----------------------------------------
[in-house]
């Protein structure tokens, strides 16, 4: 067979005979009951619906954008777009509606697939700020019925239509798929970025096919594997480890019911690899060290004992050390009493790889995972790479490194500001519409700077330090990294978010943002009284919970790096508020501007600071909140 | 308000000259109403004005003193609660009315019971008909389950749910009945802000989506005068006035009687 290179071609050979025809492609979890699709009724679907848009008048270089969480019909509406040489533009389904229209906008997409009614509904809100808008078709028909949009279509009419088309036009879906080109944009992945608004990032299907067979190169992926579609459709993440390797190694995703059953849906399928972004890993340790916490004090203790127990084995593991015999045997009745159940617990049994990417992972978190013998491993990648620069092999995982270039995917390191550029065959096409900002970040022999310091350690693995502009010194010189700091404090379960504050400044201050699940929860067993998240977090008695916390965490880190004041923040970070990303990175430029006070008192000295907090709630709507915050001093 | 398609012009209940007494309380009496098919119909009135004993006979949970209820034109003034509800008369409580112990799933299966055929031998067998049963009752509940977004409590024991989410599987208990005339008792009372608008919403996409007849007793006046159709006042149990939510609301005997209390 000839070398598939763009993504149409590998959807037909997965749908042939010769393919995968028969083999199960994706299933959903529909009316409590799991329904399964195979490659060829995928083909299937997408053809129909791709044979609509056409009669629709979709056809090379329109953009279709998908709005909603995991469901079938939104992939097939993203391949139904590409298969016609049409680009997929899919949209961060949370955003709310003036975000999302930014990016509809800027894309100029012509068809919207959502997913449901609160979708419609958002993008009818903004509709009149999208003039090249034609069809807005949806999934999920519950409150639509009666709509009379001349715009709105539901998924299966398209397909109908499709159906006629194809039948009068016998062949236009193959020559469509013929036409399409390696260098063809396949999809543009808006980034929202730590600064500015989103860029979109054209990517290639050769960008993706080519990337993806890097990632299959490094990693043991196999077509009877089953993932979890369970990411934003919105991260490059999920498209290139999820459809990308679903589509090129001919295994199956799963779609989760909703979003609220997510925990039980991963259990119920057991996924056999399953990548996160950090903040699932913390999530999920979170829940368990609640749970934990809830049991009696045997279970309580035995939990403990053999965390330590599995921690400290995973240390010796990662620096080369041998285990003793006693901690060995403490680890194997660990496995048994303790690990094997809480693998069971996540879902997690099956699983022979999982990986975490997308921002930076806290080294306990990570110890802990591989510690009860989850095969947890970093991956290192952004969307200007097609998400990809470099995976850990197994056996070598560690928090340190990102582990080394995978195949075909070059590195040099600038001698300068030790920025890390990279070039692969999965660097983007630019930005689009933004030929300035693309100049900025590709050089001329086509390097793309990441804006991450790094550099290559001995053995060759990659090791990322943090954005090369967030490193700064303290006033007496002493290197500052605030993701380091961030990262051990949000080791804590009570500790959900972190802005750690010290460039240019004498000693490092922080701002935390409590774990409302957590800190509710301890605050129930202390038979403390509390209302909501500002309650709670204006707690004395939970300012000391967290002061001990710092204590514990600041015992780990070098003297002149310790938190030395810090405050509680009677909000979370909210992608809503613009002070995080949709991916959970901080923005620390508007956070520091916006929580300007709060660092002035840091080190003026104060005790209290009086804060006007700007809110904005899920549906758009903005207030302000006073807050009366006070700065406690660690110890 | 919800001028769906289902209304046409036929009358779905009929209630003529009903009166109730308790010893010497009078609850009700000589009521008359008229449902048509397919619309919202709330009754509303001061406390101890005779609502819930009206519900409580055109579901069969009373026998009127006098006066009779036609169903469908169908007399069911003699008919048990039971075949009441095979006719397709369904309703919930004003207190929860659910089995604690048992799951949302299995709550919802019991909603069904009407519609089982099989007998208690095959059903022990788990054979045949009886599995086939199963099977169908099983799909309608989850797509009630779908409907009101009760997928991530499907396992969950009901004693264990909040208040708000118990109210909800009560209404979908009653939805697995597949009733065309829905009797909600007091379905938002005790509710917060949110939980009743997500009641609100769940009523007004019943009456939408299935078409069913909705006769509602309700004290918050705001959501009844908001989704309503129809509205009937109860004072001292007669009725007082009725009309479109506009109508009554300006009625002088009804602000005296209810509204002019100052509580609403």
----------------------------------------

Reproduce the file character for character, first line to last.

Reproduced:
[in-house]
């Protein structure tokens, strides 16, 4: 067979005979009951619906954008777009509606697939700020019925239509798929970025096919594997480890019911690899060290004992050390009493790889995972790479490194500001519409700077330090990294978010943002009284919970790096508020501007600071909140 | 308000000259109403004005003193609660009315019971008909389950749910009945802000989506005068006035009687 290179071609050979025809492609979890699709009724679907848009008048270089969480019909509406040489533009389904229209906008997409009614509904809100808008078709028909949009279509009419088309036009879906080109944009992945608004990032299907067979190169992926579609459709993440390797190694995703059953849906399928972004890993340790916490004090203790127990084995593991015999045997009745159940617990049994990417992972978190013998491993990648620069092999995982270039995917390191550029065959096409900002970040022999310091350690693995502009010194010189700091404090379960504050400044201050699940929860067993998240977090008695916390965490880190004041923040970070990303990175430029006070008192000295907090709630709507915050001093 | 398609012009209940007494309380009496098919119909009135004993006979949970209820034109003034509800008369409580112990799933299966055929031998067998049963009752509940977004409590024991989410599987208990005339008792009372608008919403996409007849007793006046159709006042149990939510609301005997209390 000839070398598939763009993504149409590998959807037909997965749908042939010769393919995968028969083999199960994706299933959903529909009316409590799991329904399964195979490659060829995928083909299937997408053809129909791709044979609509056409009669629709979709056809090379329109953009279709998908709005909603995991469901079938939104992939097939993203391949139904590409298969016609049409680009997929899919949209961060949370955003709310003036975000999302930014990016509809800027894309100029012509068809919207959502997913449901609160979708419609958002993008009818903004509709009149999208003039090249034609069809807005949806999934999920519950409150639509009666709509009379001349715009709105539901998924299966398209397909109908499709159906006629194809039948009068016998062949236009193959020559469509013929036409399409390696260098063809396949999809543009808006980034929202730590600064500015989103860029979109054209990517290639050769960008993706080519990337993806890097990632299959490094990693043991196999077509009877089953993932979890369970990411934003919105991260490059999920498209290139999820459809990308679903589509090129001919295994199956799963779609989760909703979003609220997510925990039980991963259990119920057991996924056999399953990548996160950090903040699932913390999530999920979170829940368990609640749970934990809830049991009696045997279970309580035995939990403990053999965390330590599995921690400290995973240390010796990662620096080369041998285990003793006693901690060995403490680890194997660990496995048994303790690990094997809480693998069971996540879902997690099956699983022979999982990986975490997308921002930076806290080294306990990570110890802990591989510690009860989850095969947890970093991956290192952004969307200007097609998400990809470099995976850990197994056996070598560690928090340190990102582990080394995978195949075909070059590195040099600038001698300068030790920025890390990279070039692969999965660097983007630019930005689009933004030929300035693309100049900025590709050089001329086509390097793309990441804006991450790094550099290559001995053995060759990659090791990322943090954005090369967030490193700064303290006033007496002493290197500052605030993701380091961030990262051990949000080791804590009570500790959900972190802005750690010290460039240019004498000693490092922080701002935390409590774990409302957590800190509710301890605050129930202390038979403390509390209302909501500002309650709670204006707690004395939970300012000391967290002061001990710092204590514990600041015992780990070098003297002149310790938190030395810090405050509680009677909000979370909210992608809503613009002070995080949709991916959970901080923005620390508007956070520091916006929580300007709060660092002035840091080190003026104060005790209290009086804060006007700007809110904005899920549906758009903005207030302000006073807050009366006070700065406690660690110890 | 919800001028769906289902209304046409036929009358779905009929209630003529009903009166109730308790010893010497009078609850009700000589009521008359008229449902048509397919619309919202709330009754509303001061406390101890005779609502819930009206519900409580055109579901069969009373026998009127006098006066009779036609169903469908169908007399069911003699008919048990039971075949009441095979006719397709369904309703919930004003207190929860659910089995604690048992799951949302299995709550919802019991909603069904009407519609089982099989007998208690095959059903022990788990054979045949009886599995086939199963099977169908099983799909309608989850797509009630779908409907009101009760997928991530499907396992969950009901004693264990909040208040708000118990109210909800009560209404979908009653939805697995597949009733065309829905009797909600007091379905938002005790509710917060949110939980009743997500009641609100769940009523007004019943009456939408299935078409069913909705006769509602309700004290918050705001959501009844908001989704309503129809509205009937109860004072001292007669009725007082009725009309479109506009109508009554300006009625002088009804602000005296209810509204002019100052509580609403």